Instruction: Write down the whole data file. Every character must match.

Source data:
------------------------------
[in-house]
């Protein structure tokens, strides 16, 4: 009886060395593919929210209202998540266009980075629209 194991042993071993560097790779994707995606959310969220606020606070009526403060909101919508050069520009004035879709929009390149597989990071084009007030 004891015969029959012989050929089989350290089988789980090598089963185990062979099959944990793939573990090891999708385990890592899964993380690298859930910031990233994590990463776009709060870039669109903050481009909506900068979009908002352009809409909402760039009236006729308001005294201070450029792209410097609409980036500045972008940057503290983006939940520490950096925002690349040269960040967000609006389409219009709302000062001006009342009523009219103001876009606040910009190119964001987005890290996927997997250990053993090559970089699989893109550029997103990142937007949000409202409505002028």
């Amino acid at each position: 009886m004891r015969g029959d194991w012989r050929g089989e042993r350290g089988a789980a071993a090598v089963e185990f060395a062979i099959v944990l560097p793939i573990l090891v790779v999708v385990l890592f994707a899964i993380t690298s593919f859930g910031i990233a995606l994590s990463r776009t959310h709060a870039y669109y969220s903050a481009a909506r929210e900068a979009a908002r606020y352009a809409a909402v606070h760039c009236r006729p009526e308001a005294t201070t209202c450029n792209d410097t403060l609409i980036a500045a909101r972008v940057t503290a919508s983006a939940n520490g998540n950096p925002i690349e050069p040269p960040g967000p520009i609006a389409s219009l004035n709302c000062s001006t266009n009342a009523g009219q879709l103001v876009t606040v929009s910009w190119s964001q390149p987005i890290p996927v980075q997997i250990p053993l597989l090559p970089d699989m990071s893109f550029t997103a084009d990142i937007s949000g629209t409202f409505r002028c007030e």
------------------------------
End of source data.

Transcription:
[in-house]
């Protein structure tokens, strides 16, 4: 009886060395593919929210209202998540266009980075629209 194991042993071993560097790779994707995606959310969220606020606070009526403060909101919508050069520009004035879709929009390149597989990071084009007030 004891015969029959012989050929089989350290089988789980090598089963185990062979099959944990793939573990090891999708385990890592899964993380690298859930910031990233994590990463776009709060870039669109903050481009909506900068979009908002352009809409909402760039009236006729308001005294201070450029792209410097609409980036500045972008940057503290983006939940520490950096925002690349040269960040967000609006389409219009709302000062001006009342009523009219103001876009606040910009190119964001987005890290996927997997250990053993090559970089699989893109550029997103990142937007949000409202409505002028």
């Amino acid at each position: 009886m004891r015969g029959d194991w012989r050929g089989e042993r350290g089988a789980a071993a090598v089963e185990f060395a062979i099959v944990l560097p793939i573990l090891v790779v999708v385990l890592f994707a899964i993380t690298s593919f859930g910031i990233a995606l994590s990463r776009t959310h709060a870039y669109y969220s903050a481009a909506r929210e900068a979009a908002r606020y352009a809409a909402v606070h760039c009236r006729p009526e308001a005294t201070t209202c450029n792209d410097t403060l609409i980036a500045a909101r972008v940057t503290a919508s983006a939940n520490g998540n950096p925002i690349e050069p040269p960040g967000p520009i609006a389409s219009l004035n709302c000062s001006t266009n009342a009523g009219q879709l103001v876009t606040v929009s910009w190119s964001q390149p987005i890290p996927v980075q997997i250990p053993l597989l090559p970089d699989m990071s893109f550029t997103a084009d990142i937007s949000g629209t409202f409505r002028c007030e």